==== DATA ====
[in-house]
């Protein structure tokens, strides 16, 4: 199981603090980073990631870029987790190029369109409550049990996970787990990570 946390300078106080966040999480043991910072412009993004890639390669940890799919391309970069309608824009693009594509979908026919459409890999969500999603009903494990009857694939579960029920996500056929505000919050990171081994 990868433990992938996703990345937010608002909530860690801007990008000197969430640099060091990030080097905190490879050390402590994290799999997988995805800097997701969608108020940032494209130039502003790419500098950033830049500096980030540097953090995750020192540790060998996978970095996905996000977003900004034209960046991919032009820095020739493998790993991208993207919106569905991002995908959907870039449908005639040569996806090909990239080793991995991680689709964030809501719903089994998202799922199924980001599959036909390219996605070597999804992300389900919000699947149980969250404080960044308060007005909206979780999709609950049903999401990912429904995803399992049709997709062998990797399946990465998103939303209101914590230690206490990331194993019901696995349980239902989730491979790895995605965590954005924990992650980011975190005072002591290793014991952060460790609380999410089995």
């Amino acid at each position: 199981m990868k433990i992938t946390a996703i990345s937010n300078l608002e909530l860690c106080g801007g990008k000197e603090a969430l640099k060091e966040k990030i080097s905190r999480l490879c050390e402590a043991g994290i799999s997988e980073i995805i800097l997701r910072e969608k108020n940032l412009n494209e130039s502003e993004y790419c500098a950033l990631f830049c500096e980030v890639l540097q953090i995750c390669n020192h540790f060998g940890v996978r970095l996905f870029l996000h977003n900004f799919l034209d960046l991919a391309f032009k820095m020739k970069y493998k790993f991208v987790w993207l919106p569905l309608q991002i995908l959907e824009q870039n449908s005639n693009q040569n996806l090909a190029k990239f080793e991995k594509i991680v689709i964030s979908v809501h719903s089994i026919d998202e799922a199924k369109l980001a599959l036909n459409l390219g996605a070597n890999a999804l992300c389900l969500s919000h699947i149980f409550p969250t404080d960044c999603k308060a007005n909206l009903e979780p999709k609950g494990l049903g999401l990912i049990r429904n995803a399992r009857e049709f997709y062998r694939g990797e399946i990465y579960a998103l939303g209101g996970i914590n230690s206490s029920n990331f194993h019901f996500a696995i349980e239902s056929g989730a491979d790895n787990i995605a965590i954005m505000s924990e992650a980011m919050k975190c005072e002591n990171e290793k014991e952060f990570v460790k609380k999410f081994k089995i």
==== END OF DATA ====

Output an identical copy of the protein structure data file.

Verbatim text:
[in-house]
């Protein structure tokens, strides 16, 4: 199981603090980073990631870029987790190029369109409550049990996970787990990570 946390300078106080966040999480043991910072412009993004890639390669940890799919391309970069309608824009693009594509979908026919459409890999969500999603009903494990009857694939579960029920996500056929505000919050990171081994 990868433990992938996703990345937010608002909530860690801007990008000197969430640099060091990030080097905190490879050390402590994290799999997988995805800097997701969608108020940032494209130039502003790419500098950033830049500096980030540097953090995750020192540790060998996978970095996905996000977003900004034209960046991919032009820095020739493998790993991208993207919106569905991002995908959907870039449908005639040569996806090909990239080793991995991680689709964030809501719903089994998202799922199924980001599959036909390219996605070597999804992300389900919000699947149980969250404080960044308060007005909206979780999709609950049903999401990912429904995803399992049709997709062998990797399946990465998103939303209101914590230690206490990331194993019901696995349980239902989730491979790895995605965590954005924990992650980011975190005072002591290793014991952060460790609380999410089995």
């Amino acid at each position: 199981m990868k433990i992938t946390a996703i990345s937010n300078l608002e909530l860690c106080g801007g990008k000197e603090a969430l640099k060091e966040k990030i080097s905190r999480l490879c050390e402590a043991g994290i799999s997988e980073i995805i800097l997701r910072e969608k108020n940032l412009n494209e130039s502003e993004y790419c500098a950033l990631f830049c500096e980030v890639l540097q953090i995750c390669n020192h540790f060998g940890v996978r970095l996905f870029l996000h977003n900004f799919l034209d960046l991919a391309f032009k820095m020739k970069y493998k790993f991208v987790w993207l919106p569905l309608q991002i995908l959907e824009q870039n449908s005639n693009q040569n996806l090909a190029k990239f080793e991995k594509i991680v689709i964030s979908v809501h719903s089994i026919d998202e799922a199924k369109l980001a599959l036909n459409l390219g996605a070597n890999a999804l992300c389900l969500s919000h699947i149980f409550p969250t404080d960044c999603k308060a007005n909206l009903e979780p999709k609950g494990l049903g999401l990912i049990r429904n995803a399992r009857e049709f997709y062998r694939g990797e399946i990465y579960a998103l939303g209101g996970i914590n230690s206490s029920n990331f194993h019901f996500a696995i349980e239902s056929g989730a491979d790895n787990i995605a965590i954005m505000s924990e992650a980011m919050k975190c005072e002591n990171e290793k014991e952060f990570v460790k609380k999410f081994k089995i």